Being critical of an album by someone who used to have the words “Is God” emblazoned directly after his name is a difficult thing to do. It’s even more difficult to do when it’s a greatest hits album, and when it does nothing spectacular. This is the case with Eric Clapton’s “best of” compilation.
I would recommend Clapton Chronicles to those who don’t consider themselves big Clapton fans, as it does offer a nice mix of his songs from the last decade or so. Normally to recommend a greatest hits album to a big fan of an artist, I think the record should do one of two things: offer a whole lot of new or yet to be released tracks, or be good to listen to as a full album. This does neither.
Upon first listen, I checked the liner notes and realized that many of the songs featured here aren’t even Clapton’s best recording of the particular song. Now, I realize that this is a “best of” Clapton album, not a best of Derek and the Dominoes, but I don’t think it’s necessary to once again subject the world to the Unplugged version of “Layla.” Other examples of this are “Bad Love” (it was phenomenal on 24 Nights) and “Before You Accuse Me” (it worked really, really well on Unplugged) .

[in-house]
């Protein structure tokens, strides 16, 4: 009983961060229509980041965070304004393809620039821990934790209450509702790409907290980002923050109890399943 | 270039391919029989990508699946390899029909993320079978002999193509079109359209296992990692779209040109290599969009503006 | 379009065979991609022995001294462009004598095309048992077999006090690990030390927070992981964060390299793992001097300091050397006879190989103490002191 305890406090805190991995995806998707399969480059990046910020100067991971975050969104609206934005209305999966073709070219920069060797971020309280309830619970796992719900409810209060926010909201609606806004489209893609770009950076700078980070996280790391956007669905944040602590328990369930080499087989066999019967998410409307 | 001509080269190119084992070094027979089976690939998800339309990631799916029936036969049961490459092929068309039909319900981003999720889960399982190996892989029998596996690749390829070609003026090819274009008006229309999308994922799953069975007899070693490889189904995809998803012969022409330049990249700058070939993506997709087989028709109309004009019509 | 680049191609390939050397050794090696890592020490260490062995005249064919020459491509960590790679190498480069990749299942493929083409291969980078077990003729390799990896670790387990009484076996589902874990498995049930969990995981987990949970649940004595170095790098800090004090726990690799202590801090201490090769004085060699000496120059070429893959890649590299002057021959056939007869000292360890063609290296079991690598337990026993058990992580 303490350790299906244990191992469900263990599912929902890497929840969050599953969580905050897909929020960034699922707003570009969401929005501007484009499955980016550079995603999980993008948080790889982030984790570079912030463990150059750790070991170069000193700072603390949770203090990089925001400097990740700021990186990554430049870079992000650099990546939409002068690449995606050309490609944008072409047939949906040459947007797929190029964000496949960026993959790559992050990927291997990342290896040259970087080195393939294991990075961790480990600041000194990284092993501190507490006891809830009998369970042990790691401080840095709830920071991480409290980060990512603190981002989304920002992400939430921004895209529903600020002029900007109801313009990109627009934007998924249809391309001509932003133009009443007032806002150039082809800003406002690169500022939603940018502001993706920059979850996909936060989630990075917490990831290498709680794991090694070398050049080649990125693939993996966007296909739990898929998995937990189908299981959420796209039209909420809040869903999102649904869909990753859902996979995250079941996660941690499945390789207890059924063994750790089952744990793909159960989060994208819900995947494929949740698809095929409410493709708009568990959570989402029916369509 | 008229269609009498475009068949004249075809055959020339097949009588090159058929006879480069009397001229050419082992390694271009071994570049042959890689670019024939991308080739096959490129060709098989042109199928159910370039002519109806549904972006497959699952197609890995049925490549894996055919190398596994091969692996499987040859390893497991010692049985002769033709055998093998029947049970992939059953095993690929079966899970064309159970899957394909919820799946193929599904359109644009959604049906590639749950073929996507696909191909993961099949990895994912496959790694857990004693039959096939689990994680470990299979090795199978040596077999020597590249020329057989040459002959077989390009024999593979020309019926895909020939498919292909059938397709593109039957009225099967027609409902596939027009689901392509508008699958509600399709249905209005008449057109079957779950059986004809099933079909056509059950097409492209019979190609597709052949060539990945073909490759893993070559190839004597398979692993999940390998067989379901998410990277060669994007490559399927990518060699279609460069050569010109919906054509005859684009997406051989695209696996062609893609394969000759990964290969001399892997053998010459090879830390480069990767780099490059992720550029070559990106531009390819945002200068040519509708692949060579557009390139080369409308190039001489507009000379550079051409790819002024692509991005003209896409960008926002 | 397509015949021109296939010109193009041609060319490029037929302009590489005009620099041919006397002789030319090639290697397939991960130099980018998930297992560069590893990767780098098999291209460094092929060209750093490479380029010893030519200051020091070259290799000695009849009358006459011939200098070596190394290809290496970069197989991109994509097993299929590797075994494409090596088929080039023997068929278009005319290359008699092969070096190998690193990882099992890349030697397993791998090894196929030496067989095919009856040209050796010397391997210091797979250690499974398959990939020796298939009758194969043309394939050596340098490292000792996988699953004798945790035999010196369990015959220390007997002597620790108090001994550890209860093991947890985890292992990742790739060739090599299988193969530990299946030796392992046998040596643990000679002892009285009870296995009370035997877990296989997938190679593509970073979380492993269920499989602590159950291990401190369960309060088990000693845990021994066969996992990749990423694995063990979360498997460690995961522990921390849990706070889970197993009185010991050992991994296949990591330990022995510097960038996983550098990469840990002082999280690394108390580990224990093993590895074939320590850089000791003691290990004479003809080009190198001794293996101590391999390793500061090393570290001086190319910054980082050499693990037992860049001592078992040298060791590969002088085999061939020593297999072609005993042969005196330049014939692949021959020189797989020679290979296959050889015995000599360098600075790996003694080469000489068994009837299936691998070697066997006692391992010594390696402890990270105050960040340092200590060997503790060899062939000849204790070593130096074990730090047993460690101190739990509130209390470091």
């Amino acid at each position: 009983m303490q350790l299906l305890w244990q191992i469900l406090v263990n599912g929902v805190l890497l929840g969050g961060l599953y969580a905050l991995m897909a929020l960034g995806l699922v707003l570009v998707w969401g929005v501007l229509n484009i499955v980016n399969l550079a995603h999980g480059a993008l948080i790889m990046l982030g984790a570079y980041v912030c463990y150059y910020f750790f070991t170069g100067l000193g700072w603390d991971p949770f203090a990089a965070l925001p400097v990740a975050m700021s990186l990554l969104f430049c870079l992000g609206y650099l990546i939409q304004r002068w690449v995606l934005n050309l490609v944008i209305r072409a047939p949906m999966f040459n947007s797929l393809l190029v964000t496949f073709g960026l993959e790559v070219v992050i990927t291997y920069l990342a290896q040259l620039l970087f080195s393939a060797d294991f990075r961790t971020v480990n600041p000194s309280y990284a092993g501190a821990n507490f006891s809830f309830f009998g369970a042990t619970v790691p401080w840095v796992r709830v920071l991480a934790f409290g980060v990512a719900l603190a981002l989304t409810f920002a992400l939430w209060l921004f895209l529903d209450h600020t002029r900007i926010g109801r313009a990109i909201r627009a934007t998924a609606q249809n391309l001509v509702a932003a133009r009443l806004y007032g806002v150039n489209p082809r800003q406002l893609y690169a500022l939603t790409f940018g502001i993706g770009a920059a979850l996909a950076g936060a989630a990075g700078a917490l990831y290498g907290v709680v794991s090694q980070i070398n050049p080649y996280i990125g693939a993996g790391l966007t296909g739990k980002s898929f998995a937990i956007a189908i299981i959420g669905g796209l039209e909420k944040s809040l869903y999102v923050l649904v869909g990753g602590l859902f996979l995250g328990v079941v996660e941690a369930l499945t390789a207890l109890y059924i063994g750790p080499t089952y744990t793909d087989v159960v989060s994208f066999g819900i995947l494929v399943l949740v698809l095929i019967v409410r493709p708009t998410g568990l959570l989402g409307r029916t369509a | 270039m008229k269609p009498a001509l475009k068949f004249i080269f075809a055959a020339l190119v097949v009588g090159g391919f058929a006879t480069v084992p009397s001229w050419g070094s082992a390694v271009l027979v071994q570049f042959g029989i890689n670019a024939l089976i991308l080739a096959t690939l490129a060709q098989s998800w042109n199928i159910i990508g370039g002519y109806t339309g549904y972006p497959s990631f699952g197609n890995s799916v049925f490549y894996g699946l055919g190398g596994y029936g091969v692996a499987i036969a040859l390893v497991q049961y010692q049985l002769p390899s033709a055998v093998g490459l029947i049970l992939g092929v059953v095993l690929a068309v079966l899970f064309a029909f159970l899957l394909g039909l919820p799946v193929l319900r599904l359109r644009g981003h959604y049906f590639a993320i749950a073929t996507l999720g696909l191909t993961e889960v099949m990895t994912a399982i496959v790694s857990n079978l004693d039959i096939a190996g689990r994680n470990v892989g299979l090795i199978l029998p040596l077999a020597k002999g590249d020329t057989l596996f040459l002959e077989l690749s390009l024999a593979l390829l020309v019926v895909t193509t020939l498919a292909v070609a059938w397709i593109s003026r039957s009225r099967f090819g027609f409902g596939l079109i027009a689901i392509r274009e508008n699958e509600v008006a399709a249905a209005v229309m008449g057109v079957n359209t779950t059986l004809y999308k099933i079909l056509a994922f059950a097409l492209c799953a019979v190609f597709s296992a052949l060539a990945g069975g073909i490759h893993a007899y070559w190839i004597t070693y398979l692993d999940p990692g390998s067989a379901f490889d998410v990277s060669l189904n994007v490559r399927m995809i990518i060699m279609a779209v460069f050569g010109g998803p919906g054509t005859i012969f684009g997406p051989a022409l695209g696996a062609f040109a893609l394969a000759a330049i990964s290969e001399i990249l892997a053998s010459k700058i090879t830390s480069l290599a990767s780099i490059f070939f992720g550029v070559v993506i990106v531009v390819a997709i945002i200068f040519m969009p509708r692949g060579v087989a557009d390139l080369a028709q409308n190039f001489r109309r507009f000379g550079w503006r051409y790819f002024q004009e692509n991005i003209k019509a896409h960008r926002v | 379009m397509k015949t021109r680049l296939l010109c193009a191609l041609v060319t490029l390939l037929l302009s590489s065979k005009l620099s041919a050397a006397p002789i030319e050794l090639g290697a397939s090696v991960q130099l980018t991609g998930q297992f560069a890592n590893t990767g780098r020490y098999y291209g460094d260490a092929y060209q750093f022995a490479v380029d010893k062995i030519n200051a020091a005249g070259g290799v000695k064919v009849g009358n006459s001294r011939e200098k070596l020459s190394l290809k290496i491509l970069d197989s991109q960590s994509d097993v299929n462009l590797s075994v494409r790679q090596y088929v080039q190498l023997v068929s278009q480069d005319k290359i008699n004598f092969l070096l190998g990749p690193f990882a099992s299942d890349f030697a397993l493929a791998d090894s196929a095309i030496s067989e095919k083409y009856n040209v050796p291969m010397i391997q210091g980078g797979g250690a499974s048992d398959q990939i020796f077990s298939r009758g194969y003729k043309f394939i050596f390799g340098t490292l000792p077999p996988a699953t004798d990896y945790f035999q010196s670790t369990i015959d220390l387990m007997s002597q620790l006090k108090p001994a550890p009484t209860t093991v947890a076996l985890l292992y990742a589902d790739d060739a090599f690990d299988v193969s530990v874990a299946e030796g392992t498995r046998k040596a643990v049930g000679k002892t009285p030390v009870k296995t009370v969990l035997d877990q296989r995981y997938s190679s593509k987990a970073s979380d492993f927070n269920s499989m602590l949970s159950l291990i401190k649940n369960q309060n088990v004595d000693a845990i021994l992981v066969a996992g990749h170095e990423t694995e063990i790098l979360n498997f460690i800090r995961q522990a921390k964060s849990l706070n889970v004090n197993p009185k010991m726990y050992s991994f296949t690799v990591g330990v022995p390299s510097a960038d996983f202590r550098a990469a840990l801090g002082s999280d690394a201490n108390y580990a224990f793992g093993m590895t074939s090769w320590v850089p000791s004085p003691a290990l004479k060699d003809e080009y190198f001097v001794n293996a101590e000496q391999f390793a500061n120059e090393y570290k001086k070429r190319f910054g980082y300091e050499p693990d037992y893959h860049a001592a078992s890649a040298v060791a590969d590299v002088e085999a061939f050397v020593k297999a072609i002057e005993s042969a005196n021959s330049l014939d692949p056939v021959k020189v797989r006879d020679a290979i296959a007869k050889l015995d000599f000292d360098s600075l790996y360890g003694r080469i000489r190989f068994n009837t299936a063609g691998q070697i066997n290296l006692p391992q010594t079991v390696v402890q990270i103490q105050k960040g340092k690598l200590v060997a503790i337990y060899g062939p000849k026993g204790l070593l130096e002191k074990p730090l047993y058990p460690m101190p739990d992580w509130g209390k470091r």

As far as song selection, this album works like any other mediocre greatest hits comp. It makes you skip around and find your favorites, and is at times difficult to listen to straight through. At one point, “Before You Accuse Me,” a simple, Texas-style blues is immediately followed by “It’s In the Way You Use It,” which sounds like it should be at the end of some Tom Cruise flick from the ‘80s. The two songs are a complete mismatch.
So, Clapton fans, if you think you can’t live without this album, give this a try: hold off on buying it for a few weeks, then go back to your favorite store and look at the track list. I think you’ll realize that you can live without it.
// Sound Affects
"The man whose songs were recorded by Johnny Cash, Alan Jackson, Ricky Skaggs, David Allan Coe, The Highwaymen, and countless others succumbs to time’s cruel cue that the only token of permanence we have to offer are the effects of shared moments and memories.READ the article